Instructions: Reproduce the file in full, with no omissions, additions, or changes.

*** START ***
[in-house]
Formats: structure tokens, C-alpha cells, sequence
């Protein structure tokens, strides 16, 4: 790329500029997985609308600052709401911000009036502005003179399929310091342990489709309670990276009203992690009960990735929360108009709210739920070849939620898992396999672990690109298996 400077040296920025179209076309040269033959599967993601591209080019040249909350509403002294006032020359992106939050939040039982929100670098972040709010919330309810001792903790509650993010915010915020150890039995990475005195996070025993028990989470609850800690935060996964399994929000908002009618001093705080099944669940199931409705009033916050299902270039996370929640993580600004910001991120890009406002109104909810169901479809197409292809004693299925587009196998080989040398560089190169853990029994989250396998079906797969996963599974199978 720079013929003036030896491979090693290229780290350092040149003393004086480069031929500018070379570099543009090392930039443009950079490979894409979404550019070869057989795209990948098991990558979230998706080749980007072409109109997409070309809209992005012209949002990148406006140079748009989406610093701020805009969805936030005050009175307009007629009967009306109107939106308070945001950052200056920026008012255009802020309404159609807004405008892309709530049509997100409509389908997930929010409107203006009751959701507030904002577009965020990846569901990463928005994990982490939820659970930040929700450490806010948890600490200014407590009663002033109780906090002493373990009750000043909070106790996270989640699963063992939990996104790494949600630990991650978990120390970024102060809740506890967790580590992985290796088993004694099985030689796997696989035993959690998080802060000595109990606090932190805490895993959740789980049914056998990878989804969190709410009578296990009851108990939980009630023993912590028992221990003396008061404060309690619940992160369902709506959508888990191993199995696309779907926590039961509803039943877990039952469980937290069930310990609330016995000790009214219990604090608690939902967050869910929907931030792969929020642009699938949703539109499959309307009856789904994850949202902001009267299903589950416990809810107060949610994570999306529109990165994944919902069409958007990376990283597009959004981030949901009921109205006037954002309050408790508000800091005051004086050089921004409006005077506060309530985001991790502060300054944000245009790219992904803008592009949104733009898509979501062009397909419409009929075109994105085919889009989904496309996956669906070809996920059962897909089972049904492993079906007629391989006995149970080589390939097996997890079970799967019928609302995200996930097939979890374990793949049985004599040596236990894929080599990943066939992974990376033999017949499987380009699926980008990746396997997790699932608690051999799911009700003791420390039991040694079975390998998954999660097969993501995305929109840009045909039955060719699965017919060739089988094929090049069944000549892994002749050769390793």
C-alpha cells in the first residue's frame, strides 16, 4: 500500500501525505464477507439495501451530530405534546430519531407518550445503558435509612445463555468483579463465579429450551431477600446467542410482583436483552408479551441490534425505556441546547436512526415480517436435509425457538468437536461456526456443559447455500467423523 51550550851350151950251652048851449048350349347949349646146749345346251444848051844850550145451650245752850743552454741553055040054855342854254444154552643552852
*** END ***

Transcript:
[in-house]
Formats: structure tokens, C-alpha cells, sequence
């Protein structure tokens, strides 16, 4: 790329500029997985609308600052709401911000009036502005003179399929310091342990489709309670990276009203992690009960990735929360108009709210739920070849939620898992396999672990690109298996 400077040296920025179209076309040269033959599967993601591209080019040249909350509403002294006032020359992106939050939040039982929100670098972040709010919330309810001792903790509650993010915010915020150890039995990475005195996070025993028990989470609850800690935060996964399994929000908002009618001093705080099944669940199931409705009033916050299902270039996370929640993580600004910001991120890009406002109104909810169901479809197409292809004693299925587009196998080989040398560089190169853990029994989250396998079906797969996963599974199978 720079013929003036030896491979090693290229780290350092040149003393004086480069031929500018070379570099543009090392930039443009950079490979894409979404550019070869057989795209990948098991990558979230998706080749980007072409109109997409070309809209992005012209949002990148406006140079748009989406610093701020805009969805936030005050009175307009007629009967009306109107939106308070945001950052200056920026008012255009802020309404159609807004405008892309709530049509997100409509389908997930929010409107203006009751959701507030904002577009965020990846569901990463928005994990982490939820659970930040929700450490806010948890600490200014407590009663002033109780906090002493373990009750000043909070106790996270989640699963063992939990996104790494949600630990991650978990120390970024102060809740506890967790580590992985290796088993004694099985030689796997696989035993959690998080802060000595109990606090932190805490895993959740789980049914056998990878989804969190709410009578296990009851108990939980009630023993912590028992221990003396008061404060309690619940992160369902709506959508888990191993199995696309779907926590039961509803039943877990039952469980937290069930310990609330016995000790009214219990604090608690939902967050869910929907931030792969929020642009699938949703539109499959309307009856789904994850949202902001009267299903589950416990809810107060949610994570999306529109990165994944919902069409958007990376990283597009959004981030949901009921109205006037954002309050408790508000800091005051004086050089921004409006005077506060309530985001991790502060300054944000245009790219992904803008592009949104733009898509979501062009397909419409009929075109994105085919889009989904496309996956669906070809996920059962897909089972049904492993079906007629391989006995149970080589390939097996997890079970799967019928609302995200996930097939979890374990793949049985004599040596236990894929080599990943066939992974990376033999017949499987380009699926980008990746396997997790699932608690051999799911009700003791420390039991040694079975390998998954999660097969993501995305929109840009045909039955060719699965017919060739089988094929090049069944000549892994002749050769390793």
C-alpha cells in the first residue's frame, strides 16, 4: 500500500501525505464477507439495501451530530405534546430519531407518550445503558435509612445463555468483579463465579429450551431477600446467542410482583436483552408479551441490534425505556441546547436512526415480517436435509425457538468437536461456526456443559447455500467423523 51550550851350151950251652048851449048350349347949349646146749345346251444848051844850550145451650245752850743552454741553055040054855342854254444154552643552852